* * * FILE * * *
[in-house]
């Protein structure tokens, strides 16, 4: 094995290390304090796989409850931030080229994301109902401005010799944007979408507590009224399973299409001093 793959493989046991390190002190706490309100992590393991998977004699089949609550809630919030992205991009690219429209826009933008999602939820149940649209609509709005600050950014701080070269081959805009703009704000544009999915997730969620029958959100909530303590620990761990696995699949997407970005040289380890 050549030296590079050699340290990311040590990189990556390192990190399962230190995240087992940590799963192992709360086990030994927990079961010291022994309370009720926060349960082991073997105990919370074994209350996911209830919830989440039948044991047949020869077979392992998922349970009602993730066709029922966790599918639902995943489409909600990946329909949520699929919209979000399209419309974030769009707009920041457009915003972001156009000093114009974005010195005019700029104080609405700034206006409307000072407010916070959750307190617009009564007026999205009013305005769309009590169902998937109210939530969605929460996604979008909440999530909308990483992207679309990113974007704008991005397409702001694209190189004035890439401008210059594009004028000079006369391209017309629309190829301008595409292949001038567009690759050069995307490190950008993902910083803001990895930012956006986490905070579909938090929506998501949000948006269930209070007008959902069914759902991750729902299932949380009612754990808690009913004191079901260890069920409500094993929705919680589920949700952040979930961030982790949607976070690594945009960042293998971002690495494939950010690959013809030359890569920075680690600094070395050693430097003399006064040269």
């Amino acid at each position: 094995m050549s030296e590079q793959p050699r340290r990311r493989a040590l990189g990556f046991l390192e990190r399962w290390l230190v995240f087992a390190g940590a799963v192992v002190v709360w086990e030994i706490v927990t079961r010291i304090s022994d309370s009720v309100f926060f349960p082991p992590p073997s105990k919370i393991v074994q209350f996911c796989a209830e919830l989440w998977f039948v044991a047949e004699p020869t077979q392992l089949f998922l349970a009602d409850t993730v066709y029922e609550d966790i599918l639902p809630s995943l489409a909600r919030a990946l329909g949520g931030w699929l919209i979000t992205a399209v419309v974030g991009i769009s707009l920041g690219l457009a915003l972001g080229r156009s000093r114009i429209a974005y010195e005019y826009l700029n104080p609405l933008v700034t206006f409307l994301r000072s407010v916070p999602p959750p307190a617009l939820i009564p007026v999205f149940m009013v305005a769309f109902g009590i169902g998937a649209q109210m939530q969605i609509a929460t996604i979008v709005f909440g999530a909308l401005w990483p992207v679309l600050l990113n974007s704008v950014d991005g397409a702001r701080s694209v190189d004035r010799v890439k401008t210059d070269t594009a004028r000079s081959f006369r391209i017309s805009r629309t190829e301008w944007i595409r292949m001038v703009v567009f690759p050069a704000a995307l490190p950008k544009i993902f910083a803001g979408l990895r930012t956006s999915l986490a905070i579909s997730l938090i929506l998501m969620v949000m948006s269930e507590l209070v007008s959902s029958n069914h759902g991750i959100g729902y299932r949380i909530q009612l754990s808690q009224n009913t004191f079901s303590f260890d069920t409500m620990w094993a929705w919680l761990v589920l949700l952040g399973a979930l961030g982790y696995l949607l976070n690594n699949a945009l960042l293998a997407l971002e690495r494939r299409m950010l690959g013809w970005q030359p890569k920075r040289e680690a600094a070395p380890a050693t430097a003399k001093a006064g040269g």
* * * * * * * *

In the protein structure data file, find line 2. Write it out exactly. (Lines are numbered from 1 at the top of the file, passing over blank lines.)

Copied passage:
């Protein structure tokens, strides 16, 4: 094995290390304090796989409850931030080229994301109902401005010799944007979408507590009224399973299409001093 793959493989046991390190002190706490309100992590393991998977004699089949609550809630919030992205991009690219429209826009933008999602939820149940649209609509709005600050950014701080070269081959805009703009704000544009999915997730969620029958959100909530303590620990761990696995699949997407970005040289380890 050549030296590079050699340290990311040590990189990556390192990190399962230190995240087992940590799963192992709360086990030994927990079961010291022994309370009720926060349960082991073997105990919370074994209350996911209830919830989440039948044991047949020869077979392992998922349970009602993730066709029922966790599918639902995943489409909600990946329909949520699929919209979000399209419309974030769009707009920041457009915003972001156009000093114009974005010195005019700029104080609405700034206006409307000072407010916070959750307190617009009564007026999205009013305005769309009590169902998937109210939530969605929460996604979008909440999530909308990483992207679309990113974007704008991005397409702001694209190189004035890439401008210059594009004028000079006369391209017309629309190829301008595409292949001038567009690759050069995307490190950008993902910083803001990895930012956006986490905070579909938090929506998501949000948006269930209070007008959902069914759902991750729902299932949380009612754990808690009913004191079901260890069920409500094993929705919680589920949700952040979930961030982790949607976070690594945009960042293998971002690495494939950010690959013809030359890569920075680690600094070395050693430097003399006064040269």